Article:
HARRISBURG, Pa. (WHTM) – School funding in Pennsylvania is complicated and a mixed bag.
The numbers tell conflicting stories.
At $29 billion overall and $15,000 per pupil, Pennsylvania is well above the national average in its support of K-12 public schools.
But on average, the state contributes 36 percent to a district’s overall budget, among the worst in the nation.
The commonwealth, by far, is the worst in the nation when it comes to funding inequities. That is, the disparity between wealthier districts and poorer districts is more acute in Pennsylvania than anywhere else in the nation.
But, at $29 billion, critics can’t rightly suggest there’s no money for schools.
“That works out to $856 every second that we’re spending every minute of every day, seven days a week,” Senator Mike Folmer (R-Lebanon/Dauphin/York) said during a lively hour on WITF’s Radio Smart Talk Wednesday morning. I was honored to co-host the discussion on school funding in Pennsylvania.
Folmer was a member of the Basic Education Funding Commission, which recently released recommendations on how to make funding more equitable and fair in the state. The proposed formula would weigh factors like a district’s relative wealth, its number of students in poverty and who are English language learners, its number of special education students, and those in charter schools.
Folmer concedes the current distribution system is flawed and needs to be fixed. He’s just not convinced steering lots more money at the problem is the prudent answer.
But money matters, according to Senator Rob Teplitz (D-Dauphin/Perry) who was also on the funding commission.
“Personally, I believe funding needs to be targeted to reforms and programs that are proven to work, things like early childhood education, smaller class size, tutoring technology and the like. But there are some who don’t recognize any role for money and I think that’s misguided.”
Education Secretary Pedro Rivera said he and Governor Tom Wolf are demanding accountability from schools, but resources are depleted across the state.
“Our budget is an expression of our values,” Rivera said.
And the budget is being held up, in part, because Wolf wants more money for schools, especially those poorer districts. Wolf says he wants to change the inequities, but Republicans insinuate he really wants the extra cash for teacher salaries, benefits and pensions.
Rivera says that’s just not so.
“If you want a great cardiologist, you’re not complaining about how much your cardiologist makes,” Rivera said. “So, why do we complain about the investment in education when we want our children to have access to the best opportunities available? And so, it’s resources. Teachers are one of those resources.”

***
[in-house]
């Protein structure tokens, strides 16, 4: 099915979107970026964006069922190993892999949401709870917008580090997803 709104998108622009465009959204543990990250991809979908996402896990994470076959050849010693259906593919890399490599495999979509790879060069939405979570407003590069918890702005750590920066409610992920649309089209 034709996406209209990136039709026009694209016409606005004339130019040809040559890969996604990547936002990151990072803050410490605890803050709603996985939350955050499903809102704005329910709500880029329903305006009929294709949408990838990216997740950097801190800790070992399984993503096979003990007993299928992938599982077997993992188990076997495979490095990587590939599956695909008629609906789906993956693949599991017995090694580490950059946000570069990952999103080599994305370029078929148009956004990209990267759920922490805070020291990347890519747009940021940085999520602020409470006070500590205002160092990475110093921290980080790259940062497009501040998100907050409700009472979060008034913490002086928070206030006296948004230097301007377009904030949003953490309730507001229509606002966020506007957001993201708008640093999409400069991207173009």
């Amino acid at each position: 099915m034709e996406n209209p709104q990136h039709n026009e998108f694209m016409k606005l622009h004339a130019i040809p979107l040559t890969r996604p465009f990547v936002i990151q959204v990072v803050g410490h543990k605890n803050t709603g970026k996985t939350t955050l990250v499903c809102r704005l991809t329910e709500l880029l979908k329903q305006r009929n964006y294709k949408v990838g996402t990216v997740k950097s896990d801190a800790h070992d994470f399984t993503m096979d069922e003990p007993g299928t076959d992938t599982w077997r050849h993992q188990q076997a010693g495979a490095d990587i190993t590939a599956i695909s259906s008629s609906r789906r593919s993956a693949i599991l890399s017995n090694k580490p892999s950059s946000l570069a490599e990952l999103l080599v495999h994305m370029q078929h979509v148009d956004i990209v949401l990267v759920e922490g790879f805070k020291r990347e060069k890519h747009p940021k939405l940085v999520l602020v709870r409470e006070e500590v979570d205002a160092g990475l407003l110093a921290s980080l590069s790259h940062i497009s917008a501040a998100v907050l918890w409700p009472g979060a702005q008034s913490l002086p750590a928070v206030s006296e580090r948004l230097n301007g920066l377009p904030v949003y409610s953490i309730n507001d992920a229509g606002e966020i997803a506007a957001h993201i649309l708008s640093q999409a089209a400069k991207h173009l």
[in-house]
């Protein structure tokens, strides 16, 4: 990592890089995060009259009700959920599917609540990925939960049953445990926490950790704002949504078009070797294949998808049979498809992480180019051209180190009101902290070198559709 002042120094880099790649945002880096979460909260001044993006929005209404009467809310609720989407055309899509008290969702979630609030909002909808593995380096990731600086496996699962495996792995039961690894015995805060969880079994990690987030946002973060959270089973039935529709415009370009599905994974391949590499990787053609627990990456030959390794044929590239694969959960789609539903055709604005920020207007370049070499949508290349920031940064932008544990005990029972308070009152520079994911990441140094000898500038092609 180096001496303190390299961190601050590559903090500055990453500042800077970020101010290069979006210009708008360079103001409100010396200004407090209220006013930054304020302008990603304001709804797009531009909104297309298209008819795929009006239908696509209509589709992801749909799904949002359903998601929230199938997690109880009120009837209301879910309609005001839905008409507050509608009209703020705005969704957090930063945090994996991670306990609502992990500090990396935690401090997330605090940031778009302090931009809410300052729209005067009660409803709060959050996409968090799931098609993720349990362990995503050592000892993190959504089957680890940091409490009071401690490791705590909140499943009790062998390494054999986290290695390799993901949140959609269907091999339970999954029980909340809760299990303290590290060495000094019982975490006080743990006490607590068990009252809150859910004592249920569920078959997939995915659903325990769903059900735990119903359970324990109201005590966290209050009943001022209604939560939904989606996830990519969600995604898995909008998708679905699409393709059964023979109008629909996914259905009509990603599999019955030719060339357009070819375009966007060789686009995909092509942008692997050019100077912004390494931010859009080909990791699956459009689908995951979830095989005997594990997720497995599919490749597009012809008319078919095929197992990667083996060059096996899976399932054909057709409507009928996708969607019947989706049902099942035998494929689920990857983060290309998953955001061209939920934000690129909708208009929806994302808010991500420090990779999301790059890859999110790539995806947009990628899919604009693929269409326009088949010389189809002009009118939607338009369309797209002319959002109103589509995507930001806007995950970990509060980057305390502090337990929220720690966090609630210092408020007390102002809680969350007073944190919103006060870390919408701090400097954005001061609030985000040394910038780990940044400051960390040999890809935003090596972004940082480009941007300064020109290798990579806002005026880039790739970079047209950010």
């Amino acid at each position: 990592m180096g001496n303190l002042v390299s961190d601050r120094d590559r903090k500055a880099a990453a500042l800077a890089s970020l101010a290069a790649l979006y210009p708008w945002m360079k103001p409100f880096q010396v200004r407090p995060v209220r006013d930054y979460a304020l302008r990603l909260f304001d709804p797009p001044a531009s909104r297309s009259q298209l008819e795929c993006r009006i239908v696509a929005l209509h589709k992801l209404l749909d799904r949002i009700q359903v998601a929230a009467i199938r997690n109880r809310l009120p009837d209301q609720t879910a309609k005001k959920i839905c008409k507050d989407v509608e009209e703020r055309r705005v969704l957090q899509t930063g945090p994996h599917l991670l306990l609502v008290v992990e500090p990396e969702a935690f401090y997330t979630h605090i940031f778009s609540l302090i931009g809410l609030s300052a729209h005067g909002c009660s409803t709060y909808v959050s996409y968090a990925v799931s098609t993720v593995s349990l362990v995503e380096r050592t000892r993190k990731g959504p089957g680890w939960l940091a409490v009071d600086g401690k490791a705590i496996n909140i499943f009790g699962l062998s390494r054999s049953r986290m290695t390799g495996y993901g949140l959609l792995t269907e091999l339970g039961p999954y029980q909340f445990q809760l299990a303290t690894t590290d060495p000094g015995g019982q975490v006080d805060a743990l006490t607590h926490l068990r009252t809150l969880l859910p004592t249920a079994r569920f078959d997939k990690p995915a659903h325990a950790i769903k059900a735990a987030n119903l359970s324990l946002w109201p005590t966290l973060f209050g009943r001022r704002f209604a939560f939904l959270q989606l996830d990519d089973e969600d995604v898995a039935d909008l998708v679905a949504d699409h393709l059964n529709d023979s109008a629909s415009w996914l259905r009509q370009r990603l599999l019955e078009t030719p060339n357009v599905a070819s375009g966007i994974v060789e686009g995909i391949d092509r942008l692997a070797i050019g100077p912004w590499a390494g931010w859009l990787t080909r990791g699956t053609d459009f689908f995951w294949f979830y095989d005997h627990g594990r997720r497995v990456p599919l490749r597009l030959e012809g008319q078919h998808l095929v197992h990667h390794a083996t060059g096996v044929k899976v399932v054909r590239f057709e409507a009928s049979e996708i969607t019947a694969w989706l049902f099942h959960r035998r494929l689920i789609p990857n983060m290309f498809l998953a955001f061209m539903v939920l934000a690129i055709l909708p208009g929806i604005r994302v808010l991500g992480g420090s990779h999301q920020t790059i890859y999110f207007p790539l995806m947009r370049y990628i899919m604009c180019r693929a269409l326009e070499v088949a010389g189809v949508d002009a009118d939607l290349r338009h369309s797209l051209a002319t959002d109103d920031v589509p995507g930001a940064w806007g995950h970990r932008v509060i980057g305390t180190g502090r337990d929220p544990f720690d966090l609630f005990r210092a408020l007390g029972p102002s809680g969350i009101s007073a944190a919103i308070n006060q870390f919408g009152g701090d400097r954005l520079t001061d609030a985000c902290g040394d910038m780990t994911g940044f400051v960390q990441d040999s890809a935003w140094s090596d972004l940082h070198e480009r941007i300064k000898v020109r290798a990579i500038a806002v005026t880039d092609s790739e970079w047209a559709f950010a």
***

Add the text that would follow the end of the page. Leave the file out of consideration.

Folmer, former chair of the Senate Education Committee, has his doubts. He says he’s personally seen examples of waste in the educational system and thinks that should be tightened up before taxes are raised or funding’s increased. He also thinks the dispute is more about adults than the students.
“I want to know how our dollars are being spent and that our education is really about the child,” Folmer said. “Is it truly about the child?”
Republicans are also questioning Senate Bill 116. That’s the legislative vehicle that would slap a severance tax on Marcellus Shale drillers and steer the money toward education.
“Yeah, he (Wolf) absolutely campaigned on raising the Marcellus tax for education,” said Representative Brian Ellis (R-Butler), “but unfortunately, what he’s doing is not that.”
Senate Bill 116 is 27 pages and lays out with great specificity how hundreds of millions of newfound tax dollars would be spent. It earmarks money for counties and municipalities. It lays out formulas for steering money to the Fish and Boat Commission, The Department of Environment Protection, the Pennsylvania Emergency Management Agency, the State Fire Commissioner, PennDOT, the Public Utility Commission, and for economic development grants.
But there are no specifics on how any money would be steered toward education. In fact, the word education is only mentioned three times in the bill, which merely says money left over after the aforementioned expenses are paid would go to education.
“It’s like when we passed gaming,” Ellis said. “Everyone in Pennsylvania thought that the money would be given for property tax relief, but at the bottom of the bill it says oh, by the way, it’s only the money left over.”
“But that’s not the majority of the money,” countered Teplitz. “The majority is everything that’s left that goes to education. I think it’s a relatively simple concept and maybe misleading in its simplicity, but I think it tries to implement the governor’s goal.”